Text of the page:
Regular readers of this blog will know that we are gradually restoring a beautiful yet crumbling Georgian house, one room at a time as budget allows. So far we’ve managed some grand transformations and repurposing of spaces. This time, it was a more cosmetic makeover needed, on one of the smallest and yet most important rooms in the house; The Snug. Here’s how it looked before;
The snug – or the ‘Cinema Room’ as it was optimistically called by the estate agents who showed us round as prospective purchasers – is sandwiched between other rooms in the middle of the house, and has little natural light. It’s a peculiar shape and has innumerable quirks and oddities, and yet somehow, it manages to be the place that we all gravitate towards. Our house is on a hillside, so rooms at the rear like the snug have lowish ceilings, compared to rooms like the kitchen and bedrooms/bathrooms at the front of the house which measure almost 4 metres from floor to ceiling.
We decided early on not to attempt to add ceiling lighting but instead to celebrate the cosiness of the room and rely on wall and surface lighting to create atmosphere and corners for reading. This lamp below is actually wired through the window frame into the next room (a conservatory) to avoid cabling trailing down the wall.
A contemporary yet organic tripod lamp creates enough light for reading at each end of the two sofas…
Our only real structural change was to replace the fireplace, which had housed a faulty gas fire and a very elaborate surround which had been added at some point in the last few decades, and then painted flesh pink;
We had the chimney converted to fit a wood burning stove, and added a simple yet substantial stone surround, which creates a focal point for the room;
(I should mention here that we’re not using the stove at the moment due to unseasonably mild weather, hence the decorative logs stacked up the sides – inadvisable for wood-burners in use which get hot to the touch).
You’ll see that we kept the original dado rail, but added faux panelling under it to tie the room together and add a sense of lightness; it glows when the morning light filters in through the conservatory, and acts as a good contrast to the deeper grey-green on the walls above. And besides, the salmon pink accent colour Just. Had. To. Go.
In one of the darkest corners we hung an old French window repurposed with mirror glass, which helps to bounce the weak light around and maximise it; we also house our Christmas tree in this alcove in December, and the mirror sends the lights glittering back into the room.
I should pause for a moment to navigate you, as you’ll see above another window set high into the wall; that looks through into the playroom (seen here au naturel, just so you know that we don’t live in this zen-like state most of the time..);
..And you reach both rooms by heading through from the kitchen/diner, which gives a lovely open-plan feel to the ground floor and works great for parties, where everyone can cheerfully flow from one room to the next, treading breadsticks into the carpet and shrieking with delight when they discover the presence of Lego (always the non-parents; for those of us with kids the thrill is long gone).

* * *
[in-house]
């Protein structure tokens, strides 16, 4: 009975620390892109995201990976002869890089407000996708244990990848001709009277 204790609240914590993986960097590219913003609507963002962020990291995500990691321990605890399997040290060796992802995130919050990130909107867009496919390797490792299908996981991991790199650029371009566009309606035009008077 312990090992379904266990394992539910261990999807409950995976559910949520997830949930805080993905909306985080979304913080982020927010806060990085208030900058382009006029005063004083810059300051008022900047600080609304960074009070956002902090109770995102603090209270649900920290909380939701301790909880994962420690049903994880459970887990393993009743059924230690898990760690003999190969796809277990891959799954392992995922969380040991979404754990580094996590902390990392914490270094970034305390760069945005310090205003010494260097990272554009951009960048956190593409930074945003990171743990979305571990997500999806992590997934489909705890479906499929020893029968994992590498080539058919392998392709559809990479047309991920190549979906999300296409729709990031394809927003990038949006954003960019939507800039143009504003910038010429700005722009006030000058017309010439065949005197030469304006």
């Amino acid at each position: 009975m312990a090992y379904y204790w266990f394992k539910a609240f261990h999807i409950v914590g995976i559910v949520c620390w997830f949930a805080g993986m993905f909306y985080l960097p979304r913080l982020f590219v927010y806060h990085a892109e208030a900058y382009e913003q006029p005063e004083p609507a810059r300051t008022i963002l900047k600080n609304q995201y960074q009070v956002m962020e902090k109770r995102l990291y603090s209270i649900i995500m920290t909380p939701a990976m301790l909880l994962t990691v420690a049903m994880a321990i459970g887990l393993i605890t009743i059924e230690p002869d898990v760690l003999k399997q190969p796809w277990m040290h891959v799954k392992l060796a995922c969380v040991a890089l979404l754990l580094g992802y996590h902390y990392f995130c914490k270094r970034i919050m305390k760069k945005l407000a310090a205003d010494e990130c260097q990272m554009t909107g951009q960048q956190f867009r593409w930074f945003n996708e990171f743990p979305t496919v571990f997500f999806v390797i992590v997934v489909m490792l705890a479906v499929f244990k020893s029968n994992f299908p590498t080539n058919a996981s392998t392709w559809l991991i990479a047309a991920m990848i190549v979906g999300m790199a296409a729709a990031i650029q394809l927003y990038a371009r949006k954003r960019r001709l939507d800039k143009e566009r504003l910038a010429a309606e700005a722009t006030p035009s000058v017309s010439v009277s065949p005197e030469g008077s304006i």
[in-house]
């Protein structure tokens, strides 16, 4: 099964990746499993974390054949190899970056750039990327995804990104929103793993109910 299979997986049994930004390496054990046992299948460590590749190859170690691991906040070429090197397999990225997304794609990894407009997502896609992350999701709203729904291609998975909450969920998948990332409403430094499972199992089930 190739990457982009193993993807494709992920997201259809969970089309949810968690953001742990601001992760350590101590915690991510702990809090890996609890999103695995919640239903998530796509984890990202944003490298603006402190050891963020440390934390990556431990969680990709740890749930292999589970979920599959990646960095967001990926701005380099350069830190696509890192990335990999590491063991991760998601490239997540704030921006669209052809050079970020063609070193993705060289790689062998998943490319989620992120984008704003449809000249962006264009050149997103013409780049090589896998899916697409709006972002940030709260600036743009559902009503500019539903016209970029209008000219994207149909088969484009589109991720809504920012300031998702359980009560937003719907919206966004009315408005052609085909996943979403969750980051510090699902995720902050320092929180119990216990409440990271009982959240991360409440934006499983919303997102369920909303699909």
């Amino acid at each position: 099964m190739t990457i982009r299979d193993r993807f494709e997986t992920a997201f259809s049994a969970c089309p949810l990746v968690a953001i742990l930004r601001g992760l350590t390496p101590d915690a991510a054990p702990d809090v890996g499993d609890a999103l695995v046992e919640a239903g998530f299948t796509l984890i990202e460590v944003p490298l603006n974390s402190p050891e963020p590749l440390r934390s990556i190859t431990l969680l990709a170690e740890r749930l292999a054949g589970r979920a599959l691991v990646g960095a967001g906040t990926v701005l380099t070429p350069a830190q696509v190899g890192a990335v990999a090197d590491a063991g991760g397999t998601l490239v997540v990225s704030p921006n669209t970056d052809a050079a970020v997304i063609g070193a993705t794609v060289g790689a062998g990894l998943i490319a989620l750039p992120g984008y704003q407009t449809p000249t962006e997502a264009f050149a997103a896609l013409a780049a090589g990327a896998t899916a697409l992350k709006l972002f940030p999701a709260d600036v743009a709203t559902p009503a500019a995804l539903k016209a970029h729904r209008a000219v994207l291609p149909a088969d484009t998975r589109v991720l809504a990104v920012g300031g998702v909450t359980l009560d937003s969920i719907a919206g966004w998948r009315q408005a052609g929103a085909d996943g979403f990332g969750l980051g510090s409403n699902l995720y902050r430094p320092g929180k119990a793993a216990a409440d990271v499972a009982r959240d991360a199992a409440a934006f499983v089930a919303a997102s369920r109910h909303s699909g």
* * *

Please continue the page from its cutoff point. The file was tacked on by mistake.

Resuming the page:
One of the wonderful things about the Snug is that it seemed to absorb all of the furniture we brought with us and require nothing new; the sofas were originally bought for our last house, and were just deep-treated with stain-guard when Harry arrived (it’s working so far, touch wood). The travertine coffee and lamp tables were the sole survivors from my husband’s bachelor pad, and even this console table survived; it’s an IKEA Malm table, given a coat of olive paint to tie it in. Under it sits a wicker chest, hiding Harry’s giant dumper truck collection and a vast collection of unsightly but much-loved stuff.
As if there weren’t enough doors already, this one (below) leads into the hall, creating confusion and mild alarm in guests as you exit through one door to fetch a drink and suddenly reappear through another, magician-like.
This one is even more fun; it simply houses cables, DVDs, routers and all other tech paraphernalia. Helping to extricate tipsy friends who thought it was the way to the bathroom has become a regular occurence.
The dado is deeper along the back wall, creating a lovely shelf on which to house photos, vases, stars and family memorabilia in a constantly changing arrangement. The radiator is cast iron by the way, as are the huge pillars in the bay; apparently they were added in the 1930s when the house was briefly used as a film studio; it’s had a very eclectic cast of owners of the centuries, and each has left a unique calling card.
So you can see why we love the snug, and why most of the hours from dusk till bedtime are spent curled up en famille on the sofas, or racing cars on the coffee table. It has held 32 people, memorably, at a festive gathering when everyone cheerfully squashed up together and forgave each others elbows – but equally, it is the perfect, perfect size for 3.
If you’ve seen anything you like or are curious about, here’s a rough crib-sheet of the colours and pieces we used;
- Farrow and Ball paint in White Tie (woodwork)
- ..and Manor House Grey Estate Emulsion (walls above dado)
- EASIPanel self-adhesive faux MDF panelling, available from DIY stores
- Our wooden tripod lamp came from M&S and is no longer available, but BHS in the UK has a similar one, as does John Lewis
- The Malm console table from IKEA comes in red and white; we gave ours a facelift with regular emulsion paint
- Coffee table in travertine stone – try eBay for companies selling these
- Portland chesterfield sofa from M&S
- Alhambra fire surround from Chesneys, who also supplied the wood-burning stove.
Have a great week, whatever you’re up to – and make the most the lingering few hours of the weekend (we’ll be curled up with the Sunday papers in the snug..!)